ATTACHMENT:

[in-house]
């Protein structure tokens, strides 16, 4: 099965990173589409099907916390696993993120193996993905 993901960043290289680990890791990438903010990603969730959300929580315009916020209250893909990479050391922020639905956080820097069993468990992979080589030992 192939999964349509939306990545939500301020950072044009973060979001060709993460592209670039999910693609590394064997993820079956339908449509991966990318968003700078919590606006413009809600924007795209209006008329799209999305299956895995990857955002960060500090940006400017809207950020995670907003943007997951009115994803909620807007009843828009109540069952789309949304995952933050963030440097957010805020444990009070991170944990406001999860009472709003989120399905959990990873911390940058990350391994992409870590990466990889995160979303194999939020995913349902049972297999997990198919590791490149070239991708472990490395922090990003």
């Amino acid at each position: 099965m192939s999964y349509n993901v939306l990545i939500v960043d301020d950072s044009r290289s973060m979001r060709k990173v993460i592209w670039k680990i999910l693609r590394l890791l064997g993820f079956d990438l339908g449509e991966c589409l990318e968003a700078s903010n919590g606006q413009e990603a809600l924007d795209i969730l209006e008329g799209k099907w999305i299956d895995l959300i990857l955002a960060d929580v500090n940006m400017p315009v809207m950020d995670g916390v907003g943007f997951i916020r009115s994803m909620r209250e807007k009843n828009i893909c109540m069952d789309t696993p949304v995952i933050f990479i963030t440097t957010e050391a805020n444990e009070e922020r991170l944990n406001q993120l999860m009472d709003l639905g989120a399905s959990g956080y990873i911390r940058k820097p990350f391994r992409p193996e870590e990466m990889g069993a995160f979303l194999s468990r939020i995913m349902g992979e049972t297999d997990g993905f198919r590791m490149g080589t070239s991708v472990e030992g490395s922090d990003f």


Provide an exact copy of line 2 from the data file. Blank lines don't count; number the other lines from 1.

């Protein structure tokens, strides 16, 4: 099965990173589409099907916390696993993120193996993905 993901960043290289680990890791990438903010990603969730959300929580315009916020209250893909990479050391922020639905956080820097069993468990992979080589030992 192939999964349509939306990545939500301020950072044009973060979001060709993460592209670039999910693609590394064997993820079956339908449509991966990318968003700078919590606006413009809600924007795209209006008329799209999305299956895995990857955002960060500090940006400017809207950020995670907003943007997951009115994803909620807007009843828009109540069952789309949304995952933050963030440097957010805020444990009070991170944990406001999860009472709003989120399905959990990873911390940058990350391994992409870590990466990889995160979303194999939020995913349902049972297999997990198919590791490149070239991708472990490395922090990003």